In August of 2019, Swift announced her intentions to re-record her albums, which she was permitted to start in November of 2020 through her old contract with Big Machine. On April 9, 2021, Swift released her first re-recorded album, “Fearless (Taylor’s Version).”
The process of re-recording music is difficult and time consuming, which highlights the importance that owning her music has to Swift.
“It definitely took a lot of time and effort to re-record all of [the songs] and to, after so many years, train her voice to sing all of those how she wanted to,” junior and established singer-songwriter Neela Rao said. “There’s been some controversy, and some people are like, ‘she didn’t have to do that; she should have just come out with something new’ but it’s not that easy.”
It’s clear to fans of Swift that her decision to re-record centered around her desire to possess her own creative work, rather than the money that would come from the albums’ success.
“I totally understand that choice from the artist’s perspective, for her to want that ownership of [her music],” Rao said. “Especially now that she’s such a huge international star, to have [ownership], not just for the money but also because she did write it and it is hers.”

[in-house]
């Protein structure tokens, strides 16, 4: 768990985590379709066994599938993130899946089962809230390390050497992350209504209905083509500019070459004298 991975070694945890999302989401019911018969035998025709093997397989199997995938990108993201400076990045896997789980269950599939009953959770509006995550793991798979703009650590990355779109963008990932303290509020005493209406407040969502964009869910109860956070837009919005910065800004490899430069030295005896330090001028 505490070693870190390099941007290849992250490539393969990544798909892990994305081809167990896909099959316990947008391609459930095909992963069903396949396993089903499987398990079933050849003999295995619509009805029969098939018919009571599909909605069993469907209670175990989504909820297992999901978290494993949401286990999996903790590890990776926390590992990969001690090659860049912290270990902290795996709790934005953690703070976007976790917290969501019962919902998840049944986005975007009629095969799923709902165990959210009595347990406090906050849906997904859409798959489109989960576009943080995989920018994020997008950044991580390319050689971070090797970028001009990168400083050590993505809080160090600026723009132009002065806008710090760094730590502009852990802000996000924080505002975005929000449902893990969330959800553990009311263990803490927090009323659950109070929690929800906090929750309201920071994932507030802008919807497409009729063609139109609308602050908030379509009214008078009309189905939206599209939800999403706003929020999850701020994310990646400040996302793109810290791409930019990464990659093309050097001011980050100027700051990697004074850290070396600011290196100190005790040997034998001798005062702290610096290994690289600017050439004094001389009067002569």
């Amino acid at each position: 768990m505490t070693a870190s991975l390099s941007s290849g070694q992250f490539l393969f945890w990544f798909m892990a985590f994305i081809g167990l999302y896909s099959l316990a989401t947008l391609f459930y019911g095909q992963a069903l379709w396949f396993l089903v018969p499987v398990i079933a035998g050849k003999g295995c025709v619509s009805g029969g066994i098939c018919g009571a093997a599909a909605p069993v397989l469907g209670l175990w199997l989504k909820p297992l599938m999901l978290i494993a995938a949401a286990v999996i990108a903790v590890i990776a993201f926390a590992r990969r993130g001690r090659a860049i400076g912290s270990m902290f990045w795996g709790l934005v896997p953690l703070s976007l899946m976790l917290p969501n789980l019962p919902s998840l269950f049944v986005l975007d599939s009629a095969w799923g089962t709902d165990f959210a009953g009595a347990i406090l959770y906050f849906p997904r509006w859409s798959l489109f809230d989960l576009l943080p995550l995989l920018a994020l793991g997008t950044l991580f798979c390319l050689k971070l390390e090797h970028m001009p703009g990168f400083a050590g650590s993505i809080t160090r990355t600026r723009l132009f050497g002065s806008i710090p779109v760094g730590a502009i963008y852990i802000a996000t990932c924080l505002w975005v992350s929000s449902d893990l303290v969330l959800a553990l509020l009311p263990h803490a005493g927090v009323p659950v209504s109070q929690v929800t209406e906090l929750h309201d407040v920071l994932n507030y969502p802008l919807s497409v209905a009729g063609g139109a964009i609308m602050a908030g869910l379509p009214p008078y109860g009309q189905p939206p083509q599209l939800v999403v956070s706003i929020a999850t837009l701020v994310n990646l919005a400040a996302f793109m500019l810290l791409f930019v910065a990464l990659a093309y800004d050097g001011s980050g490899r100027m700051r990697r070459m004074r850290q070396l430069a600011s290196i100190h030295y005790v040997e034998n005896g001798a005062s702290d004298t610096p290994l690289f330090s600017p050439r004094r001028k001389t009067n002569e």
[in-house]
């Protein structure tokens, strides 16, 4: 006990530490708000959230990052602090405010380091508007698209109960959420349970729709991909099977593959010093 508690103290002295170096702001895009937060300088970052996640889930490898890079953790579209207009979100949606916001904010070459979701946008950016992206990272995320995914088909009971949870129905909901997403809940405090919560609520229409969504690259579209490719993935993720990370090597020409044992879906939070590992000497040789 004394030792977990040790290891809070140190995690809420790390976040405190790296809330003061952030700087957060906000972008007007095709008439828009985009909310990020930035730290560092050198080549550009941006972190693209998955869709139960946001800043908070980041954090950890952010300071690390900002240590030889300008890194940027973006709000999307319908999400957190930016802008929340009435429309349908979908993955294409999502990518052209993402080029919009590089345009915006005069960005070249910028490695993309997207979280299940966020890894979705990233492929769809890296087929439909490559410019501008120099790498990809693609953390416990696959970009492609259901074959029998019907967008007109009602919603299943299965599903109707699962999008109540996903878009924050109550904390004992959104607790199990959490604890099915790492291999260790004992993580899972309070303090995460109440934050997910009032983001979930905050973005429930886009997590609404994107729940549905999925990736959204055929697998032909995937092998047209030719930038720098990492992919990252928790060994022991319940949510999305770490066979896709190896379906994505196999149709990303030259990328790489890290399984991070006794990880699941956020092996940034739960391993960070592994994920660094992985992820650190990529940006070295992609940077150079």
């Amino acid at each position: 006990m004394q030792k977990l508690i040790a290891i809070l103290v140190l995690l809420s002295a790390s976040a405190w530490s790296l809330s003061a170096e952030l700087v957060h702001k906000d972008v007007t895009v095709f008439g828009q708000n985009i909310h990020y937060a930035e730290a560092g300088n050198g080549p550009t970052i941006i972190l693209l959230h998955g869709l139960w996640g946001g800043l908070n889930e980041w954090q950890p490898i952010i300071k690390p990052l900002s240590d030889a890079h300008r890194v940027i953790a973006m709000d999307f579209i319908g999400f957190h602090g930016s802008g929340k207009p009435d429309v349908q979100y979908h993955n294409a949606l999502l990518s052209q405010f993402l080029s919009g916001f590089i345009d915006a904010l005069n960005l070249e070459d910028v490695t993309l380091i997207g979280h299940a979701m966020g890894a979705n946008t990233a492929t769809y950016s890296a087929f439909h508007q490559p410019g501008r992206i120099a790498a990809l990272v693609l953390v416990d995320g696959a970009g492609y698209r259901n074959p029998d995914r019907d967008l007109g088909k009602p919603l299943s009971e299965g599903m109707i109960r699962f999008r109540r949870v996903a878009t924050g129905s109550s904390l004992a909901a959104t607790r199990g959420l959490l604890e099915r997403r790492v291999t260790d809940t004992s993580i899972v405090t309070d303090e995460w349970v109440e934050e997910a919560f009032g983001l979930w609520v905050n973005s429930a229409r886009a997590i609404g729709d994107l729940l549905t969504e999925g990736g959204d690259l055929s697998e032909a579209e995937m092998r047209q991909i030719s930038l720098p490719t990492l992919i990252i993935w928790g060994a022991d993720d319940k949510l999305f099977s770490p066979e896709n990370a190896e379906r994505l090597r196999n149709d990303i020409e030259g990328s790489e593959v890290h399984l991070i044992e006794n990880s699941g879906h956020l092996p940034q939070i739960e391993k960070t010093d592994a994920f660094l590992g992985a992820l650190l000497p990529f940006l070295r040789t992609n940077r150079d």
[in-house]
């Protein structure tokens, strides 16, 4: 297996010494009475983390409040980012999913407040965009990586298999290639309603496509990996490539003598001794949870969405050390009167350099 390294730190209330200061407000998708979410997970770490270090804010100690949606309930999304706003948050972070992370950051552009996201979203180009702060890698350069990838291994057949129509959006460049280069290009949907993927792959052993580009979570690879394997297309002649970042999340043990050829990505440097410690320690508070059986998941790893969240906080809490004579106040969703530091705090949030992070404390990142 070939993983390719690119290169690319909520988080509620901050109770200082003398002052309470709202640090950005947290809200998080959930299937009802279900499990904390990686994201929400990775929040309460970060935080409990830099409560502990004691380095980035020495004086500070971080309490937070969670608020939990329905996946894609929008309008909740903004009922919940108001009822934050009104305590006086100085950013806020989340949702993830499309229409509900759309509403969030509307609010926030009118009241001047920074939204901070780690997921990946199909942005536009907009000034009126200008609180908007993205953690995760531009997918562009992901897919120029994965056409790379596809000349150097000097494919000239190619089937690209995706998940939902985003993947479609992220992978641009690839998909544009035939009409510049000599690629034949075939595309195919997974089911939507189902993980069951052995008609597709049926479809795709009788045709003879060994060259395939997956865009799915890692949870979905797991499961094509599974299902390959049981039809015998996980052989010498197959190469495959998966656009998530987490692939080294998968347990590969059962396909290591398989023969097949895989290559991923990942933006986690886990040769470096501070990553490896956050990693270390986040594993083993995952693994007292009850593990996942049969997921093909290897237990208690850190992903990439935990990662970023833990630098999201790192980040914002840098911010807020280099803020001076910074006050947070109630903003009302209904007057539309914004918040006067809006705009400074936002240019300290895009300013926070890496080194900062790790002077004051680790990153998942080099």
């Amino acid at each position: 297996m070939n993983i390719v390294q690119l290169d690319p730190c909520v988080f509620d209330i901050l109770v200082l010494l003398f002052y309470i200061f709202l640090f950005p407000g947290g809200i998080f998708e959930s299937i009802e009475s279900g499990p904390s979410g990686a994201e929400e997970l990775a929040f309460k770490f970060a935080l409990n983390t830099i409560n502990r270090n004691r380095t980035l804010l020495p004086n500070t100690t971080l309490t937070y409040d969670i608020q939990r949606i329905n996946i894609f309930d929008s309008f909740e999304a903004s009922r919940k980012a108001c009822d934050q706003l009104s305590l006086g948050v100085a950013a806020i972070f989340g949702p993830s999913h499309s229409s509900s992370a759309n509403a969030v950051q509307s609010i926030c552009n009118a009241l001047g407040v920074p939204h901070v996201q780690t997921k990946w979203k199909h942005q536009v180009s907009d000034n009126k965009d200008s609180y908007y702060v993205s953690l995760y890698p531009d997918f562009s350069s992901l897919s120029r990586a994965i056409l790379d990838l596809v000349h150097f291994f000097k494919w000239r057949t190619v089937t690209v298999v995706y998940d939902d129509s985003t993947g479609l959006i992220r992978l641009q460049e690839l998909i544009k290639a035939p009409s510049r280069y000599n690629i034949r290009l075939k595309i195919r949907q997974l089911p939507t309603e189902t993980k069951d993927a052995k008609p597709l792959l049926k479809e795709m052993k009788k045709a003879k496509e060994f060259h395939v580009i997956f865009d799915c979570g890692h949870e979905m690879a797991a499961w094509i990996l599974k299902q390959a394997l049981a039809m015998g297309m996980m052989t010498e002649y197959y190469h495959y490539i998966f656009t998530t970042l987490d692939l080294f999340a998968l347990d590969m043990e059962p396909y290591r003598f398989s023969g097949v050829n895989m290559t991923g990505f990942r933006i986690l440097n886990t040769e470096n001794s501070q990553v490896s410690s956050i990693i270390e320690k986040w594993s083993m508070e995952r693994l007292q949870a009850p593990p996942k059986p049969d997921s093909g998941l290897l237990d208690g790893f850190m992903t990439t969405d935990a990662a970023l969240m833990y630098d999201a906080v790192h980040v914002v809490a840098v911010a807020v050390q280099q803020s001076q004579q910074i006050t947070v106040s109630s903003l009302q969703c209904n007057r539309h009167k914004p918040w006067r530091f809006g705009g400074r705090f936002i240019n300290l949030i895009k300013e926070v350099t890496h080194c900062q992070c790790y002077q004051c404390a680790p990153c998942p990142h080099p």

The album absolutely dominated charts, reaching Billboard’s coveted position of number one on their ‘Top 200 Albums’ chart in the U.S.. There is no doubt that Swift has made a name for herself in the music industry, so her immense success with “Fearless (Taylor’s Version)” is no surprise.
“Anything she puts out breaks records immediately; it even breaks her own previous records,” junior Merwa Marof said. “She’s someone who, even if you’re not a fan or you don’t like her, you still know who she is and you listen to her music because she’s that big.”
Despite the flurry of media attention that “Fearless (Taylor’s Version)” has brought Swift, the original intent of the album was also to shed light on a common issue in the music industry that is not always recognized.